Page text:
Following a recent set of immunotherapy injections I receive weekly, I experienced a minor adverse reaction. This involved lightheadedness and elevated blood pressure, which resulted in extra TLC from clinic staff and revised treatment plan. Afterward, I second-guessed my reaction and feared the emergency medical attention bordered on overkill. I’m sure we’ve all done it: second-guessed words spoken (which can’t be retracted), choices made that are irreversible. A post on social media reads: You’re always one decision away from a totally different life. Not that it matters if we choose vanilla over chocolate ice cream, but whether we respond in love rather than hate, fellowship versus isolation. Or we decide to ‘put up or shut up’ and accept the consequences. It’s easy to blame extenuating circumstances because it removes our own culpability, however, I think it’s time to quit dwelling on the what if’s and determine our own destiny. We still might second-guess ourselves, but we could also change our lives.

What life-changing decision will you make today?

Mirror, mirror: who’s the fairest of them all?

Leave a comment

mirror mirror

Back up five-and-a-half years: During my internship with a local beauty pub, I wrote on myriad topics—particularly those that challenge the ‘seasoned’ ladies—sagging skin, spider veins, etc. Oftentimes I joke that, although I can’t stop the aging process, I plan to fight it—kicking and screaming—the entire way. With that pursuit in mind, in addition to adopting a healthier lifestyle over the past several years, I’ve met with various professionals to discuss my ‘age-defying’ options. When I recently learned how the Chinese practice of acupuncture and cupping can help promote facial rejuvenation, as well as total-body benefits, I signed on for the treatments. Granted, I believe beauty is only skin deep and our characters bear witness to the beauty within. Yet I’m excited about becoming the best version of me—on the outside yes, but also my overall health and wellness. After all, this is the only body that’s going to carry for me the next half century.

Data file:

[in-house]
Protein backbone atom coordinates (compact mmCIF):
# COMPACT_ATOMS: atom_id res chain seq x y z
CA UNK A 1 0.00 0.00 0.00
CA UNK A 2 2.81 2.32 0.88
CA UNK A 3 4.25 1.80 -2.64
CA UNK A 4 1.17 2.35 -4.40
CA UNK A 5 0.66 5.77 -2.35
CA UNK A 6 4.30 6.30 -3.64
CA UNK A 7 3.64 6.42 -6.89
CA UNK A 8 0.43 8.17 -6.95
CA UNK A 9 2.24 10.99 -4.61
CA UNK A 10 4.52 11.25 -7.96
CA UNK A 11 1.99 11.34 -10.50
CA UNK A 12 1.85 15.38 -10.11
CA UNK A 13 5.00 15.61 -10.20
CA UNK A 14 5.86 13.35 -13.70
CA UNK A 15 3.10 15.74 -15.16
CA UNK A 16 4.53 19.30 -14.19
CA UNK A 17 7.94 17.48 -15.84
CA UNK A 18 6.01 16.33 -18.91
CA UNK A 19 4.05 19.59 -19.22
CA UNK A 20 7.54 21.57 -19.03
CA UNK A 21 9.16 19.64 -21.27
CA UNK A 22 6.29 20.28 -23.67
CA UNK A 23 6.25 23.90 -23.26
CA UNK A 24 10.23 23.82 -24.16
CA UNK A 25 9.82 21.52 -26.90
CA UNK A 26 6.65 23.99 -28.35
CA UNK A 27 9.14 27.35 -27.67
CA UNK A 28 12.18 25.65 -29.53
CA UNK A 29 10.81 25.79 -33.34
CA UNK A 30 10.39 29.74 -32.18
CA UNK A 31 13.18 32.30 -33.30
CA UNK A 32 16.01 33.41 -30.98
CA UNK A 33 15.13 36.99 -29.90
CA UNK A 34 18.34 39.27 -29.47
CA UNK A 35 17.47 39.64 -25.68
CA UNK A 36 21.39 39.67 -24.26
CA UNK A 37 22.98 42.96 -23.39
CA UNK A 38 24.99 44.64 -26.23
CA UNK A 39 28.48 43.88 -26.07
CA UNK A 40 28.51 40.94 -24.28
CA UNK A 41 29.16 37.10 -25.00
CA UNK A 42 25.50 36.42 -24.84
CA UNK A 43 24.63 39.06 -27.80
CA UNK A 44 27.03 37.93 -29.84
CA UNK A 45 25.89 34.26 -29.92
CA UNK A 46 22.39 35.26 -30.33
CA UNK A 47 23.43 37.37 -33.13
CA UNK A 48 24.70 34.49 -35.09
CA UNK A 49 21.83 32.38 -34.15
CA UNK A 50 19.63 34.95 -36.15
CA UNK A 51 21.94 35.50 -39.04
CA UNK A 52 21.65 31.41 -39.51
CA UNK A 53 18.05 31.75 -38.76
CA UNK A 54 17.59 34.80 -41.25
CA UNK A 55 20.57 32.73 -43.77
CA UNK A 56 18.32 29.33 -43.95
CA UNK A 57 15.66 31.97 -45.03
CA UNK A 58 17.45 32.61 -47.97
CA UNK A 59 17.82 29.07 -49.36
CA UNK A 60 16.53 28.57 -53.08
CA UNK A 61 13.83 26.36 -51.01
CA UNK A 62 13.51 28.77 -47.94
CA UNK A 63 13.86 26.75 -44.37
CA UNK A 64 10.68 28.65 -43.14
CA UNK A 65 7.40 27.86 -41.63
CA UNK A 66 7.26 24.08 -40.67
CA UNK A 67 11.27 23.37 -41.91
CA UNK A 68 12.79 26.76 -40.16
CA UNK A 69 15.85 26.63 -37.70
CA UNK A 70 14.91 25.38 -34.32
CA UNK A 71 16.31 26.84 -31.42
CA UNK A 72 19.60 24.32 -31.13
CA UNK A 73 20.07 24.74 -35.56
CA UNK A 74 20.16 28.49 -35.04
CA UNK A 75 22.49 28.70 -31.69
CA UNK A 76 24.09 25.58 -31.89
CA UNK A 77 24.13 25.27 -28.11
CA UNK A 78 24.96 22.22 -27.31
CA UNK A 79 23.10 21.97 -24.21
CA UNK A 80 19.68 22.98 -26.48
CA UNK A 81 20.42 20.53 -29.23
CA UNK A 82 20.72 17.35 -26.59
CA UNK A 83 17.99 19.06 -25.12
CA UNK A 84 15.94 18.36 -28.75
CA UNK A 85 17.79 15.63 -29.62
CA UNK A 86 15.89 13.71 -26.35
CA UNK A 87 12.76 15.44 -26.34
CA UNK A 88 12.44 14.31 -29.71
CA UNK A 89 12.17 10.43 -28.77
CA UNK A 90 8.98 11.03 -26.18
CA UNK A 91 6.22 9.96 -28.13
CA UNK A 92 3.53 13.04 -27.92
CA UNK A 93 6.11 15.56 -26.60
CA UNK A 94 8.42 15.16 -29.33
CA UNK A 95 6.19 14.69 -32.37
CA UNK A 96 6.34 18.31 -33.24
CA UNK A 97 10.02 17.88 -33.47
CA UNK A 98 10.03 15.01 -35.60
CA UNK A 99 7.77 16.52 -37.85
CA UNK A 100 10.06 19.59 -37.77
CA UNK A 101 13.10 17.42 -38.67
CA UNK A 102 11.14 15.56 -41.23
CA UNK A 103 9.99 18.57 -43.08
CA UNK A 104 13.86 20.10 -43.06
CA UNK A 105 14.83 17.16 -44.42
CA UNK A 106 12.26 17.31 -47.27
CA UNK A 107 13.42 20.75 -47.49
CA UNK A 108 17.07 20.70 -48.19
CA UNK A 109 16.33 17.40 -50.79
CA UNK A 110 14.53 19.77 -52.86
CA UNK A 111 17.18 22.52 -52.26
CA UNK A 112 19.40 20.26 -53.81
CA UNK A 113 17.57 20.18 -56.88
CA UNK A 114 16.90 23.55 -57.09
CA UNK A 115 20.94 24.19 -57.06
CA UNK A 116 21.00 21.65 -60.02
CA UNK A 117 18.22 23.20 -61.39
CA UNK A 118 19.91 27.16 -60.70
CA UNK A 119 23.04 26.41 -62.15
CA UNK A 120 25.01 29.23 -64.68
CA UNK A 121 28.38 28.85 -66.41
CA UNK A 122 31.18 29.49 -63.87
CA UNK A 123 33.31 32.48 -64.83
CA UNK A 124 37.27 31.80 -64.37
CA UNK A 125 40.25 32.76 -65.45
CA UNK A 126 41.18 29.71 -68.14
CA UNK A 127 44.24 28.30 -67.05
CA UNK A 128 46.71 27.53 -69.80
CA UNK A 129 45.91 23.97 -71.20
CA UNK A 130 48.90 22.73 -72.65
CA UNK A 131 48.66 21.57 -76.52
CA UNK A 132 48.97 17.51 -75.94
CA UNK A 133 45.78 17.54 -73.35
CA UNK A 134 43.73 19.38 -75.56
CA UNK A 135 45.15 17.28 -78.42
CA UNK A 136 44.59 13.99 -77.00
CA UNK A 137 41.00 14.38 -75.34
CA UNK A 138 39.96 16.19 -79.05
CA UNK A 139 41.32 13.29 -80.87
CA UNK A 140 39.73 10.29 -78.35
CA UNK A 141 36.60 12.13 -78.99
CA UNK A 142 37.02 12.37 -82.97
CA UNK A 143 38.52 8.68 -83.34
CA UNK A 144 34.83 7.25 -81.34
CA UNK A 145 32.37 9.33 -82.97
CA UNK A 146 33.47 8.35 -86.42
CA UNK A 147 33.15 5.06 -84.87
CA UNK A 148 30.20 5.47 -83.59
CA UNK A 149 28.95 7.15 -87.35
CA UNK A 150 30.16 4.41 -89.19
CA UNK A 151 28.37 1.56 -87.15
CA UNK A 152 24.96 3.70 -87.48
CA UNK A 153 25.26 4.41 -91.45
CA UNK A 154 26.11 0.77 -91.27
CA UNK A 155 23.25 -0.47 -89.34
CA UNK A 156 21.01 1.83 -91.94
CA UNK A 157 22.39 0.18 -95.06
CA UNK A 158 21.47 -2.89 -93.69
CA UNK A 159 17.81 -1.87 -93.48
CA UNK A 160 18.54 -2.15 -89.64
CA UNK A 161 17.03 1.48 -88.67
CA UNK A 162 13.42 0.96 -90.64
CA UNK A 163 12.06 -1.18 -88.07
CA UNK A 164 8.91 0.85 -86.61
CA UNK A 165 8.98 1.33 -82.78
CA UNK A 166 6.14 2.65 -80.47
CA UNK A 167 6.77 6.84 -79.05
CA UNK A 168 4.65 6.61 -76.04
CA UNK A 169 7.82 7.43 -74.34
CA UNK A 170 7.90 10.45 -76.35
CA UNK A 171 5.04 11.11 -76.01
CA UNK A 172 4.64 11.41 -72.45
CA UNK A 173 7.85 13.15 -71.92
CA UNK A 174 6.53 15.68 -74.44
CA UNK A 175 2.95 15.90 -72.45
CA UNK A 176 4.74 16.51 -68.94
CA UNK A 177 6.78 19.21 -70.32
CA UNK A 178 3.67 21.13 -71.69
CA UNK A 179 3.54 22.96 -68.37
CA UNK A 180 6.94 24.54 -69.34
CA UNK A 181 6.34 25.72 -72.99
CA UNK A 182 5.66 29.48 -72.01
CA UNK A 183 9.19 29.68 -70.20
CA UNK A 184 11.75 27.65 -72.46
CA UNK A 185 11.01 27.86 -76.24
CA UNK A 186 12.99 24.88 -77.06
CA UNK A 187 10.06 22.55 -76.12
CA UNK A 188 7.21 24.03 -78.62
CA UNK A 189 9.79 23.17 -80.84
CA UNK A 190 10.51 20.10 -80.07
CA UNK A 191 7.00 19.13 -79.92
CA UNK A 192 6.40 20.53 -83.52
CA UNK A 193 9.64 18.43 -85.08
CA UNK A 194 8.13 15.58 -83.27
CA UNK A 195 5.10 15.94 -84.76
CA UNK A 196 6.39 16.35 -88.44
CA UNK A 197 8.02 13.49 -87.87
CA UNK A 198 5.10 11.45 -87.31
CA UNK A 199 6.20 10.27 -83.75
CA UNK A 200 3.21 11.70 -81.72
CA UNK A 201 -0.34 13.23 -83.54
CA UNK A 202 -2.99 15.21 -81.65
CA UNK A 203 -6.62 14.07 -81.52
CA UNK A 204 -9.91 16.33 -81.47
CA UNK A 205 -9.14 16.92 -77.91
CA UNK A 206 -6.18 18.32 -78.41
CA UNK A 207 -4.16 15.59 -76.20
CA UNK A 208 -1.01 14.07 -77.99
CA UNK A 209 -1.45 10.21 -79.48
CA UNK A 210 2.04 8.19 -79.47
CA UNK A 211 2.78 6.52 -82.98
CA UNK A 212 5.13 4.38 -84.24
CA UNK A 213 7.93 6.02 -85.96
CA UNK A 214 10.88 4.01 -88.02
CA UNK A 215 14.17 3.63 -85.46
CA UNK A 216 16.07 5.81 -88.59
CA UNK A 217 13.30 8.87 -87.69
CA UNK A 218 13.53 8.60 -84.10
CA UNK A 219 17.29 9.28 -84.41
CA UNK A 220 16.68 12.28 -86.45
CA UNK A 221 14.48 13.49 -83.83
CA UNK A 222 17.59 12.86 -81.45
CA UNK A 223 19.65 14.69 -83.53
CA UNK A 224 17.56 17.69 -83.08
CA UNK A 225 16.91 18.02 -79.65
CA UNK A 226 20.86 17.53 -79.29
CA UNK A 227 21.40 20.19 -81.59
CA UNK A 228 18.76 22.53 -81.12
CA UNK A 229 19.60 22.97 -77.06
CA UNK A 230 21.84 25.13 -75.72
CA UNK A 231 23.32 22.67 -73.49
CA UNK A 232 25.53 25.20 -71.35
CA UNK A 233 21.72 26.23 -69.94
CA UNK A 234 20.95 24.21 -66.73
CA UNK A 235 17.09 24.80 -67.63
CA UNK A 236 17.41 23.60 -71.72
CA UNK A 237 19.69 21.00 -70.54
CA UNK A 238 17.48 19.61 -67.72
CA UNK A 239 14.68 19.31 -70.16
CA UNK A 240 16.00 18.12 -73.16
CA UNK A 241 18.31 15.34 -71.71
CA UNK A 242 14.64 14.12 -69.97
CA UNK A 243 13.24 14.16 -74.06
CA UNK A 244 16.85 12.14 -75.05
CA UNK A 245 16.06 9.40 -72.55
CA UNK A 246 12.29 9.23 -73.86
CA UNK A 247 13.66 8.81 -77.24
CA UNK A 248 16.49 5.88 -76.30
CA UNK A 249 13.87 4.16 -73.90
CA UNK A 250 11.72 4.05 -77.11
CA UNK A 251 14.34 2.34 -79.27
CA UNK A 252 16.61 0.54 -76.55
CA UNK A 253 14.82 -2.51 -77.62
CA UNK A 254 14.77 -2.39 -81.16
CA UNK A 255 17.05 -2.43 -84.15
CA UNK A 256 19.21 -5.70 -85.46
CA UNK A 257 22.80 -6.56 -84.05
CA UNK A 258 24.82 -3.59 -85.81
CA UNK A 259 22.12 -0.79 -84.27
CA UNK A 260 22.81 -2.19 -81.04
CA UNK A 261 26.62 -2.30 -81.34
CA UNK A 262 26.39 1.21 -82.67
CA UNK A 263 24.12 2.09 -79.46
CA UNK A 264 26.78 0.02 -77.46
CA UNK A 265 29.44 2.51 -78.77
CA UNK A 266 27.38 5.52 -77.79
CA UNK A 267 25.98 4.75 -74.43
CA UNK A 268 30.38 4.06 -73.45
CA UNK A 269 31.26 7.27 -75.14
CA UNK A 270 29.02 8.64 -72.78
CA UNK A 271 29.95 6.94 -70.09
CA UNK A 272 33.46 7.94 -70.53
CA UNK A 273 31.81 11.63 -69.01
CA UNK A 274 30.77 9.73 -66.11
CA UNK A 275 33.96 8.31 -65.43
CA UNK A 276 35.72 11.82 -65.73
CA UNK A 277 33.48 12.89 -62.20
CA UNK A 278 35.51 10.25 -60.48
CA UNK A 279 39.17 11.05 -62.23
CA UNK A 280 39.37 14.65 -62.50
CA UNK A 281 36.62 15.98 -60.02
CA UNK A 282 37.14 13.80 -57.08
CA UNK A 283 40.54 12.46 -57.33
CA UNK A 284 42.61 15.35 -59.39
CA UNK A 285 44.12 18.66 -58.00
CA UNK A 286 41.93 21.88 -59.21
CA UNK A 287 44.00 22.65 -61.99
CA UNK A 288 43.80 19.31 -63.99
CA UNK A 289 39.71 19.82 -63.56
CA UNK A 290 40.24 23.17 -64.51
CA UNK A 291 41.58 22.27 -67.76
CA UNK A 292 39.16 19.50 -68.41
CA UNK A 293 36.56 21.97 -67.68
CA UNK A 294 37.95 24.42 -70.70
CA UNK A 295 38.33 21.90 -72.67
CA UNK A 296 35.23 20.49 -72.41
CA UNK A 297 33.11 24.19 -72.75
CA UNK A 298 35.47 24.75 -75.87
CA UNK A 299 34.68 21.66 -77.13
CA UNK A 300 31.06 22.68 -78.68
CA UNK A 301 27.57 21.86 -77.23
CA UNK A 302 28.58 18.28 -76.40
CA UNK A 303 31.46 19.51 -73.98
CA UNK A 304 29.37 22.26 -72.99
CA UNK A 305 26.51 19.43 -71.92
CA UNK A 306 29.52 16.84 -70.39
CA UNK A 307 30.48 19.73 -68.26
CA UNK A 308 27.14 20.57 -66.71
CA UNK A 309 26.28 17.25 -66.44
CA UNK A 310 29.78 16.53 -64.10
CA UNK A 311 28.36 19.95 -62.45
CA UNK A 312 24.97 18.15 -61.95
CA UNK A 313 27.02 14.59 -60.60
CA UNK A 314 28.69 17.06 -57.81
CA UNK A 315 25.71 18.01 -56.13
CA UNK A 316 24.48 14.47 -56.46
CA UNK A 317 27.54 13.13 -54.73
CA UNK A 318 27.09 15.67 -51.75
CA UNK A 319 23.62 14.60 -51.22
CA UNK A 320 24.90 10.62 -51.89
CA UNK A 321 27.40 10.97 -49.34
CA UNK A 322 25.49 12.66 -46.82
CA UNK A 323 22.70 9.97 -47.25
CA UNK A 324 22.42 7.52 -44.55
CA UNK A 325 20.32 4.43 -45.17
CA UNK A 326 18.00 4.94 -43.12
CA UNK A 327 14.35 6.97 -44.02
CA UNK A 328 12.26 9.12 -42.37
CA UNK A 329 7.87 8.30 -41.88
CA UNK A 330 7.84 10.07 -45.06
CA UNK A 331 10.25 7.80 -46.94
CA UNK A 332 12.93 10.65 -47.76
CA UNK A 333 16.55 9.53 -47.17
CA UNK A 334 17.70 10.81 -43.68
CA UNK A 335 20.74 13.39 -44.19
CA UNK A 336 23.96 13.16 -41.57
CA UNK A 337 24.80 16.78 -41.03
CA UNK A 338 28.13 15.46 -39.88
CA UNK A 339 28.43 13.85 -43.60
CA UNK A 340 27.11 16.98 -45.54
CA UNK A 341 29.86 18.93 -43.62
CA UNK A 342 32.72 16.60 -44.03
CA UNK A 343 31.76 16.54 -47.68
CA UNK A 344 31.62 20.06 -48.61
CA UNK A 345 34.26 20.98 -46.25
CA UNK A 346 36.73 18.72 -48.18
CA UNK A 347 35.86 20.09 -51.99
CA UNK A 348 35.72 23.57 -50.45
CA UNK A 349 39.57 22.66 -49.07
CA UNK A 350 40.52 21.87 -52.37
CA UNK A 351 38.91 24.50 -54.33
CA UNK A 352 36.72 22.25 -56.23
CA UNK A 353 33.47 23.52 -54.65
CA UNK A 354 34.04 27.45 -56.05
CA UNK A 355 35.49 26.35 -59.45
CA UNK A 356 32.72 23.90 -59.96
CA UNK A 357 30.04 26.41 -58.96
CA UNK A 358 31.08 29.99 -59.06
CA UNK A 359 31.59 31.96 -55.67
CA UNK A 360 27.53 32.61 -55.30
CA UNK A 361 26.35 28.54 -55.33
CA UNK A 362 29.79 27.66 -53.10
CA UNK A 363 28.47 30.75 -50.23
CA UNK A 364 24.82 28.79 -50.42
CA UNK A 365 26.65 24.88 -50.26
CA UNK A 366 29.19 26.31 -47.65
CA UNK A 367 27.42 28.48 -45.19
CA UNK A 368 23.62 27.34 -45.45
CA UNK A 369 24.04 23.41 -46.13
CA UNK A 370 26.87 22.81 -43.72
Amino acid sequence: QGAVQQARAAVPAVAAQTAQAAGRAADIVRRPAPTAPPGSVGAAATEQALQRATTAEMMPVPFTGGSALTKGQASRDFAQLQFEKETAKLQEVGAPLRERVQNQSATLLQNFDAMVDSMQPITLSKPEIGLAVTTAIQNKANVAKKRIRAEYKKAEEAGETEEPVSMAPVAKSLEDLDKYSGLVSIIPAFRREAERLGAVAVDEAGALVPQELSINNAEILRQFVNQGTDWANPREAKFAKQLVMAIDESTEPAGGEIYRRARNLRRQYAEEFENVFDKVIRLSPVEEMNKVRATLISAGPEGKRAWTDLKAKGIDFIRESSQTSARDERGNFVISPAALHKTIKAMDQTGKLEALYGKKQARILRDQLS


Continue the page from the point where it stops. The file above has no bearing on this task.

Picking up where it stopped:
How important is total health to you?

Image courtesy of podpad at FreeDigitalPhotos.net.

Put up or shut up: what will it be?

1 Comment

Put up or shut up

Money is no object. Health concerns are minimal. Food, clothing and shelter are accounted for. What now? I broach this topic in ‘Asking the big question: what next?’ In other words, if the necessities in life were covered and there were no other barriers to achieving your goal(s): where would you be, what would you be doing? Or have you already arrived? At times, I’m so far from Someday—my personal nirvana—that I feel defeated, yet I’m close enough to tease myself into holding onto my dreams. I’m beyond the point of no return, however, at the top of the apex, the half-century mountain marker, with only one way to go. And fast. So as I take the plunge down the other side, either I put up or shut up: take action to do what I’ve been talking about for over half my life or stop talking about it. Even I am sick of hearing it.

Is it time for you to put up or shut up?

Image courtesy of stockimages at FreeDigitalPhotos.net.  

Borrowed time: when you run out of somedays

Leave a comment

Borrowed time